D600 vs d7100

Started Apr 26, 2013 | Discussions thread
lock Veteran Member • Posts: 6,202
Re: If these quality aspects are decisive, than let's have a look at zooms on Fx and Dx

Grevture wrote:

lock wrote:

Just to make a start. We could do the same with primes, but this table is about zooms. We could also do it with mid to long end zooms or even primes, but maybe next time.

I'm interested in your opinion about the various combo's, it's quality considering the prices, because I'm trying to decide myself what I should do next. As an example I will pick one comparsion of Dx:FX from the table below, but you can do the same for any kind of set.
The only thing I try do to is the define sets with lenses using the same effective focal range. I did not list anything about VC/OS or VR because that only complicates things. Prices are all in euro's.

One point you made about quality refers to DOF control. Let me use the comparison of a d7100 with the sigma 8-16 (total price 1770.-) and a D600 with the much faster nikon 14-24 2.8 (3100,-). I could also use the slower Sigma, but I think the comparison would become less clear then. DOF control: what will the 14-24 give you on a D600 compare to d7100 with the 8-16?

To get the corresponding DOF control and light gathering of a 14-24/2.8 on FX with a DX lens you would need at least something like a 9-16/2.0. Or if you look at midrange, look at 16-85 vs 24-120 (which gives more or less the same AOV range) - you would need at least a 16-85/2.8 on DX to match a 24-120/4 on FX.

Thanks for the feedback !

The only one close to that lens is the Tokina but it doesn't provide the demanded maximum aperture. However, would it matter much? From 11 to 16 mm wide open at 10 mtrs the DOF goes from 1.8/3.1 mtrs to infinity. The 12-24 Fx goes from 1.5/4/0 to infinity. You do not gain much more control in terms of DOF do you ?

The DX lenses covering the same AOV (or AOV range for a zoom) are cheaper, but they provide less, or much less DOF control and light gathering. Often this is a useful compromise, but for equal over all performance, it is actually difficult to argue that FX lenses are always more expensive. Often there are no real (in all performance aspects) DX counterparts available to compare with.

If you stick to the same DOF you can get on FX, you are correct. There is no counterpart in Dx because they do not go below f/2.8. Basically, this the major issue: if you need slim DOF your road is Fx. But you have to remember there is a price. If i go all Nikon, the d7100 with the 17-55 would match the 24-70 on a d600 pretty well. The latter may be better, but is it worth the price difference of 619 euros ? I don't know...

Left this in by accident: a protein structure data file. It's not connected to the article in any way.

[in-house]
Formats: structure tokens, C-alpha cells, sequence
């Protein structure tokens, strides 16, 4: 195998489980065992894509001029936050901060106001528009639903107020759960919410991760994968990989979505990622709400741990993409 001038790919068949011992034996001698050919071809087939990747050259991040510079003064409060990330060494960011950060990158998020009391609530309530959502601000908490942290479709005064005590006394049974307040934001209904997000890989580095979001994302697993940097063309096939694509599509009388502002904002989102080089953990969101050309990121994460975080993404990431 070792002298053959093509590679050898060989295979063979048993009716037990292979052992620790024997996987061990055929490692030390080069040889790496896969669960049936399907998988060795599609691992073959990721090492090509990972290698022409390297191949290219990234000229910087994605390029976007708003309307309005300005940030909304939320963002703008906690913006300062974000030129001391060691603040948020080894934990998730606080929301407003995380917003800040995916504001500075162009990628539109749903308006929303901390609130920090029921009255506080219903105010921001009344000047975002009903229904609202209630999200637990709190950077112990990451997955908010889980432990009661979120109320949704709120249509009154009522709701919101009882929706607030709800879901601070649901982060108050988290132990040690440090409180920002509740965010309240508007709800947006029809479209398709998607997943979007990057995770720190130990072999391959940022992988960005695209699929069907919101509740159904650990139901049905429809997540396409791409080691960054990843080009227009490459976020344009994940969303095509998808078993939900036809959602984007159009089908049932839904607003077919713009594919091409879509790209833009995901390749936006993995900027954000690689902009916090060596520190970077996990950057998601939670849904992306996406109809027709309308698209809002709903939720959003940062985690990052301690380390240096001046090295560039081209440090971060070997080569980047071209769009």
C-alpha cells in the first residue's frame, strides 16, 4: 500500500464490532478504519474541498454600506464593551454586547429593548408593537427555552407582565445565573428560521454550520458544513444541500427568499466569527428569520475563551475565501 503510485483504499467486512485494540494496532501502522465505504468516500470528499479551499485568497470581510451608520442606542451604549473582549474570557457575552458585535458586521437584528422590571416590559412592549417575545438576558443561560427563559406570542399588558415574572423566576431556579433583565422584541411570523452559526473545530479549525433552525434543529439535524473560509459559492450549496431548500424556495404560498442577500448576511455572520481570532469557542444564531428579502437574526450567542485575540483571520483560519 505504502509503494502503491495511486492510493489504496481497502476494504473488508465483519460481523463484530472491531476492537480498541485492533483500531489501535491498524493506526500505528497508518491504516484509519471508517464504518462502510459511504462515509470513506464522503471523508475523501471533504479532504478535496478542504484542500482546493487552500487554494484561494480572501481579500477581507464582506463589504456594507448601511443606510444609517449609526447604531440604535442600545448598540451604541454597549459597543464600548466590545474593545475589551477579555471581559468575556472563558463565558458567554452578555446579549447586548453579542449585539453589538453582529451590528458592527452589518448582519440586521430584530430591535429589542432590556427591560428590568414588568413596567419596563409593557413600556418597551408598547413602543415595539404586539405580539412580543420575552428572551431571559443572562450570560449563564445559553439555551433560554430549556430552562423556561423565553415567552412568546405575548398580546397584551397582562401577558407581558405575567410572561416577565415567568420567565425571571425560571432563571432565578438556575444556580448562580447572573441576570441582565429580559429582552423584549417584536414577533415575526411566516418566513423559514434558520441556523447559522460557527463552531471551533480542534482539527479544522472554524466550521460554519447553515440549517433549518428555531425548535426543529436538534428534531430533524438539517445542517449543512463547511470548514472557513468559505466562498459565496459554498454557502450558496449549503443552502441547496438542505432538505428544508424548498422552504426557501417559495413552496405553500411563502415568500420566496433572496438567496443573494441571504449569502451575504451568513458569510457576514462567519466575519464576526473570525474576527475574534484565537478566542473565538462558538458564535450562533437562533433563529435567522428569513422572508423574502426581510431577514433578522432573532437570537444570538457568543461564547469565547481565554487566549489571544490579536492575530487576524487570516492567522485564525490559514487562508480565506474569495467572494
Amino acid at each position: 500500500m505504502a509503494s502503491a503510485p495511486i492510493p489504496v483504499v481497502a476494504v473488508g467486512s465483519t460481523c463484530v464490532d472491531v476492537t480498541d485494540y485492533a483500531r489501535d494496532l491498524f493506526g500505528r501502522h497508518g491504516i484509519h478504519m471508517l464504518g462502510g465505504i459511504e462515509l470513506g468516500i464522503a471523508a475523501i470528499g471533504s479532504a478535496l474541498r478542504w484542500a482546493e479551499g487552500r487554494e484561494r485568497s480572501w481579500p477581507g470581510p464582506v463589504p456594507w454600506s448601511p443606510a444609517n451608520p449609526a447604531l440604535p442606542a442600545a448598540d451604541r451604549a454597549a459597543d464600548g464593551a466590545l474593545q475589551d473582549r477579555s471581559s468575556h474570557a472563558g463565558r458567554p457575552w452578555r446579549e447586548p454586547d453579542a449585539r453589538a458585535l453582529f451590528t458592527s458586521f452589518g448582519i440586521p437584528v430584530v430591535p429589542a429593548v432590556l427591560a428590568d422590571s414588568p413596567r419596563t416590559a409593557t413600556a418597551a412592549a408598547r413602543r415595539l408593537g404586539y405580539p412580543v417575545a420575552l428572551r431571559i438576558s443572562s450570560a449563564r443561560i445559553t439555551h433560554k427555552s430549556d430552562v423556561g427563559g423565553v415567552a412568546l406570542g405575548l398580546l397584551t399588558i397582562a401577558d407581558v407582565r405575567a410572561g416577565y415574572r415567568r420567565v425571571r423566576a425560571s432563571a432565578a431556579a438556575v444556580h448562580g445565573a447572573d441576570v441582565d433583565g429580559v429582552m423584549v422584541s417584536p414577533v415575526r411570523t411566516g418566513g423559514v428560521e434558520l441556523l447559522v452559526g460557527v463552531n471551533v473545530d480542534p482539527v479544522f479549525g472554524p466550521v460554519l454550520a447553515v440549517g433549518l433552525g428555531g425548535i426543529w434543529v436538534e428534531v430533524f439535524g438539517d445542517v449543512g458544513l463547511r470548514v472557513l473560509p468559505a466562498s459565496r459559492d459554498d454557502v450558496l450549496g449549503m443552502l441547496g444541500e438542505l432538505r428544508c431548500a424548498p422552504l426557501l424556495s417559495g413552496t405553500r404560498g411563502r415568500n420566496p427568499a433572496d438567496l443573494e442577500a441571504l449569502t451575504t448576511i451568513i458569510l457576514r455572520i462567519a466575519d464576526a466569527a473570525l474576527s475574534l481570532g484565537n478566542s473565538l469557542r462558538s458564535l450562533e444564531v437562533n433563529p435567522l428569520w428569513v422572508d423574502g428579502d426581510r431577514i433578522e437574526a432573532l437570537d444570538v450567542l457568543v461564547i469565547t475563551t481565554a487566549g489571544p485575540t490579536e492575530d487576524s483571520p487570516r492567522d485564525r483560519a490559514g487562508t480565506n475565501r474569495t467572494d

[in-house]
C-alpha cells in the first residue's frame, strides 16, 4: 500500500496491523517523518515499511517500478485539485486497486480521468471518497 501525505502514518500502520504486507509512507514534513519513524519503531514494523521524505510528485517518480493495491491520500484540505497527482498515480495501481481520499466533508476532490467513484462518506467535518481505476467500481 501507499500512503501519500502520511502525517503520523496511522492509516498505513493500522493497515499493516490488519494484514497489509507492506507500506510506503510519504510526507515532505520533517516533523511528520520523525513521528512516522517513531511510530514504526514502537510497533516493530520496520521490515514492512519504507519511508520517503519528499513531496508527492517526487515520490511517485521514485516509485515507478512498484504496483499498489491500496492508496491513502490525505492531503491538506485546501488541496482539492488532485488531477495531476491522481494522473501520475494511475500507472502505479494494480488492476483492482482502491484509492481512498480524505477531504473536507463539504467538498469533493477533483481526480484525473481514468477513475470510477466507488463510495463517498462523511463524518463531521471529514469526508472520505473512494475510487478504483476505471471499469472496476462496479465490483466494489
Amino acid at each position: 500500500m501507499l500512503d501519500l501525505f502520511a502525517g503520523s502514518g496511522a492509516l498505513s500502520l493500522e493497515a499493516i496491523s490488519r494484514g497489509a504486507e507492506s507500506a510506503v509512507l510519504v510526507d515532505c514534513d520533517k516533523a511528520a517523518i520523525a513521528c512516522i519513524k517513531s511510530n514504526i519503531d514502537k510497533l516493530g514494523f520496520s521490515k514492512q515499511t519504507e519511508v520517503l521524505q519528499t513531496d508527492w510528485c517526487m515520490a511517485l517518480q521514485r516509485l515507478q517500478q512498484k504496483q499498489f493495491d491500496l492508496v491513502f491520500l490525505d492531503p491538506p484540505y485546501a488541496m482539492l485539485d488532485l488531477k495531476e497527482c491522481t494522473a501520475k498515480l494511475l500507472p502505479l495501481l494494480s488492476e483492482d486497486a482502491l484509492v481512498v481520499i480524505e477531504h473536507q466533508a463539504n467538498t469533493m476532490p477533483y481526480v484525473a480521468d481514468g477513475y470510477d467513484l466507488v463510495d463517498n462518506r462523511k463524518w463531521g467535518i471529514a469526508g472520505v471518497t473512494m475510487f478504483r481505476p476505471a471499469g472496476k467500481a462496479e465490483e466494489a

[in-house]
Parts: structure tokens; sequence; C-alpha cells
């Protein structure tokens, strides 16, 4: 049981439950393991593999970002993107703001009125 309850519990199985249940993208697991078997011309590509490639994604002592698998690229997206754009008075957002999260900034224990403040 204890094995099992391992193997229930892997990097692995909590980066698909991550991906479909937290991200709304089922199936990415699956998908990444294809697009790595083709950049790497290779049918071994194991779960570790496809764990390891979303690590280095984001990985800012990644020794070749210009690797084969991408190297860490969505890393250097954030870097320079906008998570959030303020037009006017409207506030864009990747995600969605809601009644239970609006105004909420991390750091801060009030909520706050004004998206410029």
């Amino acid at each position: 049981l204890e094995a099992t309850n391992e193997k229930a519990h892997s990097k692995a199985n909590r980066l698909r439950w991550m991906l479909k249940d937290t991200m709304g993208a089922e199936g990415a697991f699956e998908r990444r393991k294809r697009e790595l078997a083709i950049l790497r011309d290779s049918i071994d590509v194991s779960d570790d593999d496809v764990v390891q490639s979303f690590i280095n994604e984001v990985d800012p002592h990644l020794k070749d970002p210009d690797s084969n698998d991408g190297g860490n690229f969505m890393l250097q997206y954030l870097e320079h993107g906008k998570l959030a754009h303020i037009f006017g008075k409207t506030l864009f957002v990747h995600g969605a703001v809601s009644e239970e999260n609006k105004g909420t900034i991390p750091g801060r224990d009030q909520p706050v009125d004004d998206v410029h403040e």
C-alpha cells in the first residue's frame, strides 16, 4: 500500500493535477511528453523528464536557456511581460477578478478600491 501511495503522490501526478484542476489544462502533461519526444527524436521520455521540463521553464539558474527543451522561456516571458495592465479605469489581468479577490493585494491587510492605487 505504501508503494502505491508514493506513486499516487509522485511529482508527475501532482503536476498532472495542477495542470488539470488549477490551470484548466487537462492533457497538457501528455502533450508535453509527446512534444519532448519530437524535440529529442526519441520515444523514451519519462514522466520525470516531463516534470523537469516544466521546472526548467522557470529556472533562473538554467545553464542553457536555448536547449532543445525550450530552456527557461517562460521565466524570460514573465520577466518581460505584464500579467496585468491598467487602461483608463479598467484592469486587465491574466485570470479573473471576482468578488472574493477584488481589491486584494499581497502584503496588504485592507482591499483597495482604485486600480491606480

Will these DOF differences be an issue for you, given your purposes of using a wide angle ? If so, why ? Is there anything else that will make you decide to take the full frame route given the price differences of these combinations ? Did I miss a lens (and combo) ?

Among many other things, I tend to often use wide angle lenses to shoot closeups of things or people and have some background visible, but blurred. So yes, I want all the DOF control I can get. And also, I often shoot in weak light, and there I would need - for the same noise performance in the final image - at least one stop faster DX lenses then FX lenses to compensate for the smaller sensor.

True. And for the purpose you mentioned above, you are correct. But isn't the wide end used mostly for landscapes ? And would it matter that much given that in most cases everything is within the DOF range  up to infinity ? I have to admit if I do closeup of people, I do not use wide angle lenses. One of these preferences....

Let me point this out very clearly: i'm not debating any choises here. We all have our preferences. I'm just asking for arguments so I can chose wisely. Price is only one source of information that will help me to decide (although it is an important one).

Just to put this in very generic terms, and to give the issue some perspective: There are some reasons some people still shoot medium format, in spite of very high prices and some aspects of performance severely lacking. One important reason is DOF control. And looking in the other direction: Often a good quality compact camera is very useful, like when you have good light and do not care much about DOF control. Looking at compacts versus medium format cameras are of course extreme points, but they illustrate the issue in general terms. The difference between FX and DX is smaller, but it still exists and is noticeable.

If this matters to you is hard to tell - for many it really does not matter that much (and for their needs, it could be said that DX lenses are generally cheaper). For me it certainly matter since I often shoot in very weak light and often want maximum background blur.

I also do a lot of stuff in low light, so I need fast lenses and good hi iso performance. I had a d600 for about 6 months but I returned it. I know how good it was at higher isos, and I will no doubt miss that if I would go back to Dx. But if I look at the other side of my field of interest, I need long lenses too. Cropping the Dx out of an Fx picture really doesn't help to maintain the iso advantage. I do not have the money to buy the big and fast lenses like the sigma 120-300. It's a hobby, you know.


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